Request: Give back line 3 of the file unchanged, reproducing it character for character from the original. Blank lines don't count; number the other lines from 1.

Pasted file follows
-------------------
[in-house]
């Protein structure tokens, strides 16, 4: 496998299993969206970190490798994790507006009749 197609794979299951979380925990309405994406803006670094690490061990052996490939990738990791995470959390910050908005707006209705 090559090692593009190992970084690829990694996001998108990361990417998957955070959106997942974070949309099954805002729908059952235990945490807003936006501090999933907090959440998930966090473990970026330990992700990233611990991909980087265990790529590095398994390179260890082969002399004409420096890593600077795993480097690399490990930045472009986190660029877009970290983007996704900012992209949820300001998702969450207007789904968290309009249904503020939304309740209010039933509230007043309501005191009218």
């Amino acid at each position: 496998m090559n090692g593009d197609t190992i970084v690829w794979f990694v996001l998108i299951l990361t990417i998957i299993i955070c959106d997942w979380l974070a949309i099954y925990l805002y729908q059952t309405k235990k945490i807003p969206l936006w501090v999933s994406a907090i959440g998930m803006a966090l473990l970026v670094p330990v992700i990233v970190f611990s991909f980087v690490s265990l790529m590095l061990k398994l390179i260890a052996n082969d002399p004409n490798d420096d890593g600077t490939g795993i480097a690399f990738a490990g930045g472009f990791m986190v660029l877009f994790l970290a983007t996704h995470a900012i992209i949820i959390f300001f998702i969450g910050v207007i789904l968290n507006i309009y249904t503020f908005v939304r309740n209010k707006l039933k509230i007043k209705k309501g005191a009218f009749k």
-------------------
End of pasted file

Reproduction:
């Amino acid at each position: 496998m090559n090692g593009d197609t190992i970084v690829w794979f990694v996001l998108i299951l990361t990417i998957i299993i955070c959106d997942w979380l974070a949309i099954y925990l805002y729908q059952t309405k235990k945490i807003p969206l936006w501090v999933s994406a907090i959440g998930m803006a966090l473990l970026v670094p330990v992700i990233v970190f611990s991909f980087v690490s265990l790529m590095l061990k398994l390179i260890a052996n082969d002399p004409n490798d420096d890593g600077t490939g795993i480097a690399f990738a490990g930045g472009f990791m986190v660029l877009f994790l970290a983007t996704h995470a900012i992209i949820i959390f300001f998702i969450g910050v207007i789904l968290n507006i309009y249904t503020f908005v939304r309740n209010k707006l039933k509230i007043k209705k309501g005191a009218f009749k």